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· Consumer Diaries: February 2012 (Li Wen)

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Consumer Diaries: February 2012 (Li Wen)
by Li Wen

As I make ready to return to Shanghai at the end of February - a more semi-permanent move this time, for the purposes of a new job - I have been sifting through the stacks of worldly belongs that have accumulated in my family home in Sydney, trying to decide what I need to take with me. This is obviously not the time to be buying still more stuff that will not fit into my 30kg luggage allowance, and yet I persist. What gives?


China, and even the glittering fount of cosmopolitanism that is Shanghai, is a bit of a desert wasteland when it comes to perfumes. Another cause for distress: glass bottles full of alcohol are not the easiest (or most light-weight) things to take onto a plane. I shall have to hope that a few full-sized bottles of perennial favourites (Fille en Aiguilles, Vetiver Oriental, Bandit, Timbuktu) and a hefty cosmetics bag full of decants (many of them courtesy of Dain) and Travalos will serve until I can next spare the time for a trip back in Sydney. In the meantime, I am spraying myself with clouds of scents that didn't make the full-bottle cut, and rediscovering in the process perfumes that I haven't worn in ages (Like This by Etat Libre d'Orange), not to mention new purchases that I have not spent nearly enough time with (Juliette Has A Gun Vengeance Extreme).


Alberto Iglesias' incredibly atmospheric score for Tinker, Tailor, Soldier, Spy, which I really hope will win the Oscar for best score come February 26th. This is the second Le Carre adaptation that Iglesias has written the music for (the other was The Constant Gardener, a very differently flavoured soundtrack for which he also garnered an Oscar nomination), and he captures the paranoia and the elegiac tone of both book and film to perfection.


I have no self-control when I step into a bookstore. My backlog of "new books I have yet to read" is so long, it could probably make for a small library in itself. Yet a book, I tell myself, is something that will never truly go to waste. What's more, I like to know that I'm doing my part in keeping the commercial publishing industry alive; the printed word, too, because, goodness knows, I spend a lot more on paper books than I do on new airplane-reading-material for my Kindle. Of the latest additions to my shelves (image below), I think the two volumes of Camus' notebooks (a gift from Melissa) will come with me to China.

The new (newish?) Daniel Mendelsohn translation of Constantine P. Cavafy's collected poetry ("The streets in which you pace/will be the same, you'll haunt the same familiar places,/and inside those same houses you'll grow old") is proving to be a delight, possibly even surpassing my abiding affection for the Rae Dalven translations ("Every effort of mine is a condemnation of fate;/and my heart is - like a corpse - buried"). But it will probably stay behind, purely on account of its size. The rest? Well, I guess I'd better get cracking reading.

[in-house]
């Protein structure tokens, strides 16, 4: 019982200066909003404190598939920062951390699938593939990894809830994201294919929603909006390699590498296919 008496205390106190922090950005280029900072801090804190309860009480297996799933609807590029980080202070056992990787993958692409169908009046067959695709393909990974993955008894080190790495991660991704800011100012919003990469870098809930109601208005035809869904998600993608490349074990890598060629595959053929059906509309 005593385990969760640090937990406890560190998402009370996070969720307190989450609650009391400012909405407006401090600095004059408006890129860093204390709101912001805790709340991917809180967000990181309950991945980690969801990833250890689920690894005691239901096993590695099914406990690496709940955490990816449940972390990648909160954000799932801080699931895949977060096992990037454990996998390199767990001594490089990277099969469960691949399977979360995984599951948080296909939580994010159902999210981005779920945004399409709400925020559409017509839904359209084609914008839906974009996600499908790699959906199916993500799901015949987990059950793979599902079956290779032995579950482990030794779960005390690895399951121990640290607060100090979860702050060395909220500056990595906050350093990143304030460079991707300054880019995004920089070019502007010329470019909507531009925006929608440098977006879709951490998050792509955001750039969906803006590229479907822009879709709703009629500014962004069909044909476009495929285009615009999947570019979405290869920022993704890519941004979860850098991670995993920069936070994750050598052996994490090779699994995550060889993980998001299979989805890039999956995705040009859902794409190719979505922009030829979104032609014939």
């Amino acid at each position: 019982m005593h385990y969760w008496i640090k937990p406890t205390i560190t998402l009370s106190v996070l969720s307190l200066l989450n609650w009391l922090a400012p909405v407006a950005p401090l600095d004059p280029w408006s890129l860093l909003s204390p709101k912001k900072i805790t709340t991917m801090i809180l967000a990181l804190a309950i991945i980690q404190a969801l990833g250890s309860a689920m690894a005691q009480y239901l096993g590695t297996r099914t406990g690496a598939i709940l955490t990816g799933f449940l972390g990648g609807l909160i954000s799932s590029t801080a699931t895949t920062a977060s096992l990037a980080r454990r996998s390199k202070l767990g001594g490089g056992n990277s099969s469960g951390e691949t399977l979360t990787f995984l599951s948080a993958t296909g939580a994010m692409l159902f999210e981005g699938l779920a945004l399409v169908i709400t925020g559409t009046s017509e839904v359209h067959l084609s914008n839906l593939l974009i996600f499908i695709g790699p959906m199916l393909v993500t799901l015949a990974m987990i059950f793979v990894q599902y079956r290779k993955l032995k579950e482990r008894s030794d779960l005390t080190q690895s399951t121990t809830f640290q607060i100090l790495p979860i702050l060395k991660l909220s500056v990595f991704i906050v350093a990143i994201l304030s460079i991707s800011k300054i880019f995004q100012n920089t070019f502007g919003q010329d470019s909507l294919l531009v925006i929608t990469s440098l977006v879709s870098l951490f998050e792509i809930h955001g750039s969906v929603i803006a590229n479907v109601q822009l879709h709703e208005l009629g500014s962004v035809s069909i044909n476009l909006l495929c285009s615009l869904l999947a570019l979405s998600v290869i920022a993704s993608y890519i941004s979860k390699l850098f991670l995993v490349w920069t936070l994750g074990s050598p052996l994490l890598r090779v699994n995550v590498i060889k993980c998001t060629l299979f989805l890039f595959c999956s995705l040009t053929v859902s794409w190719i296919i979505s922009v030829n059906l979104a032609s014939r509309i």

Whether I'm pairing it with a cream kitten-bow blouse at work or a casual white tee (and a statement necklace in chunky, rough-hewn amber) over the weekend, my navy Brother Skirt from Les Prairies de Paris is all class in a relaxed sort of way, with its two side pockets, strip of black suede running down the front, and hem just skimming the knees.

I have been wearing wool pencil skirts a lot lately; and blazers; and knits. The funny thing is that the weather has been so peculiar this summer in Sydney that it will hardly be much of a shock to the system to fly across the equator and suddenly find myself in a northern winter rather than the chilliest southern summer in my own personal memory. I wouldn't have to do anything more than throw on a coat.

Screen Shot 2012 02 13 at 8 34 08 PM

An even more satisfying acquisition than my Les Prairies skirt, is my new Ole Lynggaard Sweet Drops bracelet. Not three weeks after I wrote this post about the Sweet Drops, I added one to my small, extremely select collection of "every day" jewellery. After near half an hour looking through the selection at Jordan's Jewellers (Market Street, Sydney), I eventually picked out an olive wrap-around leather bracelet, and a white gold/moonstone "Dew Drop" and silver/black onyx "Sweet Drop" to wear on it. It was a tough decision to make. Seeing them in person, one cannot fail to appreciate how carefully and meticulously they have been crafted. Each of the "Dew Drops" and "Sweet Drops" have a clasp that allows them to hold tightly to the band without scratching the soft leather. Each is further designed to hang only at a certain angle; the charms have room for movement, but not so much that they can rotate 360 degrees around the band and irritate the wearer. My bracelet is easy, understated, and a joy to wear.

Ole Lynggaard


All the things that I will miss in China: fresh (and affordable) mangoes/figs/papaya/avocados, Australian yogurt, Whisk & Pin gluten-free muesli, an Italian-strength espresso, newly shucked oysters that don't cost an arm and a leg (and won't lead to food-poisoning), really good Lebanese food… I could go on and on.

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2/14/2012 [2]

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